It is uncomfortable to look in the mirror. It is uncomfortable to confront things that have benefited us, and hurt others at the same time. That is what 2020 has done for all of us. It has held up a mirror, and asked us to deal with the reflection we see on the other side.
Enter The New York Times’ 1619 Project, released last summer for the 400th commemoration of the arrival of slaves in Virginia near Fort Monroe. History tells us that slavery had started in the colonies long before 1619, but the official start date is marked by the arrival of 20 enslaved Africans at Point Comfort, Virginia. The 1619 Project states as its aim “to reframe the country’s history by placing the consequences of slavery and the contributions of Black Americans at the very center of [the United States'] national narrative."
Couple the 1619 Project with unconscious bias training, critical race theory training, diversity and inclusion sensitivity training in federal agencies and in corporate America and you have the perfect storm for white resentment. The focus on preserving Confederate monuments, and keeping school curricula sanitized of the true horrors and impact of slavery, and full of good old-fashioned American values, is nothing new. It’s how you control the message. It’s how you keep oppressing a people by literally erasing their story, and their unparalleled contributions to the building of America.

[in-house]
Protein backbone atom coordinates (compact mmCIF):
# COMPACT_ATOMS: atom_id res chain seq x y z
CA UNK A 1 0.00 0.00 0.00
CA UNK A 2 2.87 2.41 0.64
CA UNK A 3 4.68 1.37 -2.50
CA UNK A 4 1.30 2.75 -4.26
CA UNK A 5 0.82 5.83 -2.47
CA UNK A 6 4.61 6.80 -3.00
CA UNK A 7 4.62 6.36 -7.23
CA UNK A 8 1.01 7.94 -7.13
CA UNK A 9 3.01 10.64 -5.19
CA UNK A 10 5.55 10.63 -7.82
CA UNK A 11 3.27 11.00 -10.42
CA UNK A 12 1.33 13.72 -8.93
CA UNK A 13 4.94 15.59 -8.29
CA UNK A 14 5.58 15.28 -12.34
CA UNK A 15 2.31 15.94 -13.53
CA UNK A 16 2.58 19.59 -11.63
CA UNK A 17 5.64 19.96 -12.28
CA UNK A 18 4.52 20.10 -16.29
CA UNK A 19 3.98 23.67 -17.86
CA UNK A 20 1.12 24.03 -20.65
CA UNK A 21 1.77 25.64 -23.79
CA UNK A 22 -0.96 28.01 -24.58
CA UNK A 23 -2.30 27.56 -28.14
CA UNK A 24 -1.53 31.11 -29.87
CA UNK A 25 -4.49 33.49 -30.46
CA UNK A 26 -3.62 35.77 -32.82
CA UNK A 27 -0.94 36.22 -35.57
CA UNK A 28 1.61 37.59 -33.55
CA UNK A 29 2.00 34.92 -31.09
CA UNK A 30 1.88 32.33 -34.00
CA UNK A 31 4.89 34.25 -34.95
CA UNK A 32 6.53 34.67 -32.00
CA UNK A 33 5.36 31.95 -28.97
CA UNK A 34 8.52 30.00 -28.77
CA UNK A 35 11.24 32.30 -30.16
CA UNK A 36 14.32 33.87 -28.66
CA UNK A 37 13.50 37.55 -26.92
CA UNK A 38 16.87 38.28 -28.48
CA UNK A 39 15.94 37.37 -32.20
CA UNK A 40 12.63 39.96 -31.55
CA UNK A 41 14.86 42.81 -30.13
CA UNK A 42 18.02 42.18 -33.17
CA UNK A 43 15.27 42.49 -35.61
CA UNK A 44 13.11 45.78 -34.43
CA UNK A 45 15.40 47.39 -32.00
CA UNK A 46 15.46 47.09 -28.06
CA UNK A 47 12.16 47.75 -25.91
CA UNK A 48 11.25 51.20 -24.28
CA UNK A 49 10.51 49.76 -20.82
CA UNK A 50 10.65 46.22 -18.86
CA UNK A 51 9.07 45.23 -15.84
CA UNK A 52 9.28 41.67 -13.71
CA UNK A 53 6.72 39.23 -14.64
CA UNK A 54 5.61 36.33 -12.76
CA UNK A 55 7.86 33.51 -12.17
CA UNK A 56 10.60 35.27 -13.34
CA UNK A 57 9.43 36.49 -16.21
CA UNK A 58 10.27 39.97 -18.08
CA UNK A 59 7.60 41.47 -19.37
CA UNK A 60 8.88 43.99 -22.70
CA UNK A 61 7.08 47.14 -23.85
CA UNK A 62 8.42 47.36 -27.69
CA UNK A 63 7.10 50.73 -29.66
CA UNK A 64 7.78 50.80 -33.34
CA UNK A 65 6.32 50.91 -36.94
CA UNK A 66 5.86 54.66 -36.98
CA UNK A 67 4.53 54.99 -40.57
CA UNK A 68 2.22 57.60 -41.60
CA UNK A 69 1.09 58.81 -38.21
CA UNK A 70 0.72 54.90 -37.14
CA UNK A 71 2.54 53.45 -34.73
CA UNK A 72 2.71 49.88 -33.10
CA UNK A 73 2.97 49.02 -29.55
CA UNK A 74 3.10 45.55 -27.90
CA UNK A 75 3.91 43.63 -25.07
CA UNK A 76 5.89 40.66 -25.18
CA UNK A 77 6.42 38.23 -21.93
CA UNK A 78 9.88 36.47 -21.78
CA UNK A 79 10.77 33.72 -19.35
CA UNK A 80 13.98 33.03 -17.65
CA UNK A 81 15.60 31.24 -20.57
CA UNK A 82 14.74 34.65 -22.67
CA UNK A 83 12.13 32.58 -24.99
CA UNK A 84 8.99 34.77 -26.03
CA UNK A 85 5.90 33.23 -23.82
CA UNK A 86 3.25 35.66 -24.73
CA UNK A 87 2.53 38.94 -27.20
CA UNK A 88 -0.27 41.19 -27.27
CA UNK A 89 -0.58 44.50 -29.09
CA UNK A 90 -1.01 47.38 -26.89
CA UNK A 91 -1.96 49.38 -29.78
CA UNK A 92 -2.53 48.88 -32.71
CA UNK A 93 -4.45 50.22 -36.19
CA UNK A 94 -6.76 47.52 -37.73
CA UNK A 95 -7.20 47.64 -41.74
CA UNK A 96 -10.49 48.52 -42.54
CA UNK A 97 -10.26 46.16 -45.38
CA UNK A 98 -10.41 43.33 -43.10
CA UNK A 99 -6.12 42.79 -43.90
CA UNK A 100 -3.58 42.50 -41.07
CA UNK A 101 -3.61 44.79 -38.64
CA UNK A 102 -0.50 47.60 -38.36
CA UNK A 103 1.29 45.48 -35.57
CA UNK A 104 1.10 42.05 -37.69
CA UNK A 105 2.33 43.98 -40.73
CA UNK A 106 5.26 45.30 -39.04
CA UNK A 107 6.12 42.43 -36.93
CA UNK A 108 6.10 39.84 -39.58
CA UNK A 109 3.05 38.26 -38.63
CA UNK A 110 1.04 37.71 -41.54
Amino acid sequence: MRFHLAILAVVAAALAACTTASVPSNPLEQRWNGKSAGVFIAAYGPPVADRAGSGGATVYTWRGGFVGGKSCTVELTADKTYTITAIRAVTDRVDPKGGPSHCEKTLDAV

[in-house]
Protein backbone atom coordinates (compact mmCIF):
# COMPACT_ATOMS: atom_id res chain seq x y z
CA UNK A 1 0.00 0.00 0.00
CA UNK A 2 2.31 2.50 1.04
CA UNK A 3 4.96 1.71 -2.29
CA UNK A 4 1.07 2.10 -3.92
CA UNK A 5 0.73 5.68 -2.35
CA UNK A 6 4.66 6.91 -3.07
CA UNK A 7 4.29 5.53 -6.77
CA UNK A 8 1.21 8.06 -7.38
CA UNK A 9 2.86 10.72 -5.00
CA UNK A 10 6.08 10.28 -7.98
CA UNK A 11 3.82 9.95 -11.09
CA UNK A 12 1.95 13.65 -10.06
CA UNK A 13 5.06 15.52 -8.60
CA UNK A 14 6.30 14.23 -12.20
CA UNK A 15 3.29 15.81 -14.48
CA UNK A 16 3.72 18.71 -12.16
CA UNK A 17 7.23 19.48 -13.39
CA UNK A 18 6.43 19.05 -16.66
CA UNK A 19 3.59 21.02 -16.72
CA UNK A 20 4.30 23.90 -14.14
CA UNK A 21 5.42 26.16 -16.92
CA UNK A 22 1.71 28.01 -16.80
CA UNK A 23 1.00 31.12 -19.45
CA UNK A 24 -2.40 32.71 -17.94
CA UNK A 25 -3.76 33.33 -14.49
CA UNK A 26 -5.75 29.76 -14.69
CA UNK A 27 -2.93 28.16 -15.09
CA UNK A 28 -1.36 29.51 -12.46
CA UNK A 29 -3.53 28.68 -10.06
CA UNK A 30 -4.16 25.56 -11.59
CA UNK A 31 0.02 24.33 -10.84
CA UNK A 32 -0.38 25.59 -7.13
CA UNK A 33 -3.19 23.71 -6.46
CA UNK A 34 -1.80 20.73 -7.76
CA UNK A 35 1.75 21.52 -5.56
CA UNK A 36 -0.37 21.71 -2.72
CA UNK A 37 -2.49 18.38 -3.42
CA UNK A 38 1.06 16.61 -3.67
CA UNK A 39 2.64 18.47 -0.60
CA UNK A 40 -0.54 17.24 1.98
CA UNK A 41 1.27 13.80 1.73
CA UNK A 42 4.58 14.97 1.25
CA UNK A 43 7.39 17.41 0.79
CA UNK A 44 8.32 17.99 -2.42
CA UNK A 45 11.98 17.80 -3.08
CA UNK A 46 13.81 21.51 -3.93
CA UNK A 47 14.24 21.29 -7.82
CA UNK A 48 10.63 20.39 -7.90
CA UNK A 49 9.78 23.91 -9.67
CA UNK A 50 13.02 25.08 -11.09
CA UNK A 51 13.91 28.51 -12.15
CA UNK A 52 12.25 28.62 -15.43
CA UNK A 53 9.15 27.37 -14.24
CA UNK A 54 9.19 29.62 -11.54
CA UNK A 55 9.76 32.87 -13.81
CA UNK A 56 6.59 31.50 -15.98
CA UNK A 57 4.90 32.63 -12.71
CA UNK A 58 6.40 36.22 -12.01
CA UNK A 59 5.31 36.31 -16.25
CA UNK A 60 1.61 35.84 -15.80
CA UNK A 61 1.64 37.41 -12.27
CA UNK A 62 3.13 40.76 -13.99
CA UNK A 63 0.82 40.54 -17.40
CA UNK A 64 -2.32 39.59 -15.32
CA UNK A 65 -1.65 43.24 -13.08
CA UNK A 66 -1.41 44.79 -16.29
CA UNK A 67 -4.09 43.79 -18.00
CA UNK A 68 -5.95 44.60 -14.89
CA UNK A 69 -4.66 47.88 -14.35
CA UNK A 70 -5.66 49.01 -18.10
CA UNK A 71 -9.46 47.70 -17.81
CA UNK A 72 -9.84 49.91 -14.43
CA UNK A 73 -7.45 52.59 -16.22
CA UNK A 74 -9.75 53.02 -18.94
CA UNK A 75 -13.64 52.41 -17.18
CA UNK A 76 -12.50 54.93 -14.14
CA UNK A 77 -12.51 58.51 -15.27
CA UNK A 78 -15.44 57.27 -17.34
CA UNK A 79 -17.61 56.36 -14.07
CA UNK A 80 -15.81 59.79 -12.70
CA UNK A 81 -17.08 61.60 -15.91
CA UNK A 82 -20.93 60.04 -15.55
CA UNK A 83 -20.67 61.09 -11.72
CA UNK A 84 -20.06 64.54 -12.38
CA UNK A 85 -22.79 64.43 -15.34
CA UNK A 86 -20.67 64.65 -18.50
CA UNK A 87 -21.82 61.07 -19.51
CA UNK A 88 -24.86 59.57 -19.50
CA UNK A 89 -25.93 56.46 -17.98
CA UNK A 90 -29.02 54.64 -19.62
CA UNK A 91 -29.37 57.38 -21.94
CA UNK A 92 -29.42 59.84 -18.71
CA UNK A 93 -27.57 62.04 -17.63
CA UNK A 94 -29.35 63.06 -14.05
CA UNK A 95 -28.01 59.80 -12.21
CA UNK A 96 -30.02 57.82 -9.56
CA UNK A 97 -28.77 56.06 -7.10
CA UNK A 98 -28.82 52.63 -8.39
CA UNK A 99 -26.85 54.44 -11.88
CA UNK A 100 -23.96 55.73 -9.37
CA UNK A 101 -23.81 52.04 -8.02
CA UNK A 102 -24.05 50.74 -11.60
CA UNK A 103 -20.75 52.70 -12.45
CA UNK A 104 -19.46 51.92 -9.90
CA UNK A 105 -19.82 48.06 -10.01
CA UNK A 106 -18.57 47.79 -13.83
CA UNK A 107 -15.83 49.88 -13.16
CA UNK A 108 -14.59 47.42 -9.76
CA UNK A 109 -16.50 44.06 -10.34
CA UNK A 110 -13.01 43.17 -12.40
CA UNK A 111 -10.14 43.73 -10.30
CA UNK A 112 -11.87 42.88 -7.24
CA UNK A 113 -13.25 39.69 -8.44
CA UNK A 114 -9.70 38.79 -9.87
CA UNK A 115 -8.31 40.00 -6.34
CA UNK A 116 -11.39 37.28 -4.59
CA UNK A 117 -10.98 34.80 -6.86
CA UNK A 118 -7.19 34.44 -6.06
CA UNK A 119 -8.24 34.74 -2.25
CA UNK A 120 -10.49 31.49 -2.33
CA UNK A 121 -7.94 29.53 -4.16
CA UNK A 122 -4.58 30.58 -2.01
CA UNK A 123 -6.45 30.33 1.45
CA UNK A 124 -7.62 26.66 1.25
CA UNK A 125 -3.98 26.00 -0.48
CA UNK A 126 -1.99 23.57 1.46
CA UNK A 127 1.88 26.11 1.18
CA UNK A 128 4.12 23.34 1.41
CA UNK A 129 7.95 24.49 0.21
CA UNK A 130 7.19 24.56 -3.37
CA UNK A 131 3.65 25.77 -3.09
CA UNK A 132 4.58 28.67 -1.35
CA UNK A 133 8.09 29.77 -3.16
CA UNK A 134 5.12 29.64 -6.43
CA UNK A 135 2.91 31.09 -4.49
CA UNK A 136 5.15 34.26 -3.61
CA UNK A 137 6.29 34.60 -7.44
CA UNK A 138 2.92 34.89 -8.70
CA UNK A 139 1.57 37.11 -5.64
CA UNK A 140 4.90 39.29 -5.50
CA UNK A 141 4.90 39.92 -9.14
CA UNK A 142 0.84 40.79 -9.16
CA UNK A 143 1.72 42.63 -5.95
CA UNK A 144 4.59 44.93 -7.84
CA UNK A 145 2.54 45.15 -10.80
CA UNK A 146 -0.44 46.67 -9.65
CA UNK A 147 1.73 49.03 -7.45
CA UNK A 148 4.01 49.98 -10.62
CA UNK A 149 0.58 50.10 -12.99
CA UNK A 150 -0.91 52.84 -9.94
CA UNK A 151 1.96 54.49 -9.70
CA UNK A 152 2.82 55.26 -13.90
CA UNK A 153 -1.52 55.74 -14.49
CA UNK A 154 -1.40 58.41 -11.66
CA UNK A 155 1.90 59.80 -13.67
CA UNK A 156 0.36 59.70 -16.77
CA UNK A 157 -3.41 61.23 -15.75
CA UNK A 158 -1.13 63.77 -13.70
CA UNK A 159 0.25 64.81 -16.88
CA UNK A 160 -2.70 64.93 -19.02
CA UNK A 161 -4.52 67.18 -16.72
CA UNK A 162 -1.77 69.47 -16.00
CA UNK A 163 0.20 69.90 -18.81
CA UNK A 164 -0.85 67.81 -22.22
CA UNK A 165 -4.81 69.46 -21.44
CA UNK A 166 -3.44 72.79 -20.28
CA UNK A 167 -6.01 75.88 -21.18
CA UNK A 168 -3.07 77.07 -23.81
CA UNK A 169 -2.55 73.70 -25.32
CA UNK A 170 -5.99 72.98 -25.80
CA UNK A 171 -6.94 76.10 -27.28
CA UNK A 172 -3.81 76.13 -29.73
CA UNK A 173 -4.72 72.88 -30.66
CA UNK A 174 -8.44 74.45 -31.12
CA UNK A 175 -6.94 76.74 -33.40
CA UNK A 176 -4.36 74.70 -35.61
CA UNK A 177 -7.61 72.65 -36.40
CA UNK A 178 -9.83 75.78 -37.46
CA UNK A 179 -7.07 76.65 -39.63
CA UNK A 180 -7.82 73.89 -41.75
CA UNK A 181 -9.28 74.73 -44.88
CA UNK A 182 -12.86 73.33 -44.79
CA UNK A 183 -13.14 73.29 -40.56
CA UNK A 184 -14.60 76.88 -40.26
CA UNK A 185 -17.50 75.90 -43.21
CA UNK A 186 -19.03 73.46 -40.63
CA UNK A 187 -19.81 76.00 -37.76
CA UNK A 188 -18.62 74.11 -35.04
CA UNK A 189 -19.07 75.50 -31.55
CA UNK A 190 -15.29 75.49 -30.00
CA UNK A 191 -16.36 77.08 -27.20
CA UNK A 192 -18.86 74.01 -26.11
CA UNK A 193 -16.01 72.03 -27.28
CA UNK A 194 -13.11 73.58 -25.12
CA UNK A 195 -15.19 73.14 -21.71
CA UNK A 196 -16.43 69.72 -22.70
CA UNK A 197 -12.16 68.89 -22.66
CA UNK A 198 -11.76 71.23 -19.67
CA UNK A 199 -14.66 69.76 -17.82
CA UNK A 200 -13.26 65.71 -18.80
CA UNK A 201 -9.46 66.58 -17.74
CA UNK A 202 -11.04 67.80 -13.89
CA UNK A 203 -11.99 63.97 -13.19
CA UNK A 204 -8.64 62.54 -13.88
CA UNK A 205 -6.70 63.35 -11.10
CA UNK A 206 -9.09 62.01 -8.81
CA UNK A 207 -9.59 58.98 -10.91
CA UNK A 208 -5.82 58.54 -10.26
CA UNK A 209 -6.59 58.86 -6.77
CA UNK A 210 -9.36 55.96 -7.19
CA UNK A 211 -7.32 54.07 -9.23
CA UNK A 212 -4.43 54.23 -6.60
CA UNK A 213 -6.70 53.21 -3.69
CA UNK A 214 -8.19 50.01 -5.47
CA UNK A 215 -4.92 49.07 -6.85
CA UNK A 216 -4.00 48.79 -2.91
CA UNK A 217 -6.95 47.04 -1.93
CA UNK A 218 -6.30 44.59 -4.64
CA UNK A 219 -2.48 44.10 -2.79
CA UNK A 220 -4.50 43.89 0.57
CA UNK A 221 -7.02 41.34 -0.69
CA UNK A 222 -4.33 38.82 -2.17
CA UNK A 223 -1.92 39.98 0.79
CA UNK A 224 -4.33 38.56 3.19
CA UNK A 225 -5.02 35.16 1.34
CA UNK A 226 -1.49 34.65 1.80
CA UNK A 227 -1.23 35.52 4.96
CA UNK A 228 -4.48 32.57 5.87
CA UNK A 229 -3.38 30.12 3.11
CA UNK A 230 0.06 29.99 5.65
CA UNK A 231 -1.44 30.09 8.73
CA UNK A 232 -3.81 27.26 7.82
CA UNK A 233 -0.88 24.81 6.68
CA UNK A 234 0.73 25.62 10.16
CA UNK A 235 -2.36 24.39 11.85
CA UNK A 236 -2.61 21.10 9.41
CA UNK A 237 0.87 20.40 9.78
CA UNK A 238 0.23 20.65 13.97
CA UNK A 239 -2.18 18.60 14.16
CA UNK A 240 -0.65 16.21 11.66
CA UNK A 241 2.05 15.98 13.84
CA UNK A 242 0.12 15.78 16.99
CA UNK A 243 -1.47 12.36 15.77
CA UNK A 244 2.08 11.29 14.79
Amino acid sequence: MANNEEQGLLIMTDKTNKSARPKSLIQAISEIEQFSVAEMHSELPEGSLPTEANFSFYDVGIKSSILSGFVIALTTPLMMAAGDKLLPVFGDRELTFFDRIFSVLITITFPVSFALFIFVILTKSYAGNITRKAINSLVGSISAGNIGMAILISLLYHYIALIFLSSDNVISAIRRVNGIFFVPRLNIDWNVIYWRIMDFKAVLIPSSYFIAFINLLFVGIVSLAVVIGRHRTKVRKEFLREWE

As 1619 creator Hannah Jones said on CNN last Friday, “The 1619 Project does not argue that 1776 was not the founding of the country, but what it does argue for is that we have largely treated slavery as an asterisk to the American story.”
To bolster her point, the new historical commission Trump created last week to teach “patriotic education” has zero Black historians on it. None! Part of what is driving extremist white supremacy groups and racial division right now is white angst that the curriculum of 1619 will be taught in school and at work. So in response, Trump, playing to white fear, starts his 1776 Commission. There goes that word again. Anything white and approved by white historians is patriotic. Anything Black or brown is not. It’s an erasure of our true history. The whole story not told by white men since our founding. This is dangerous.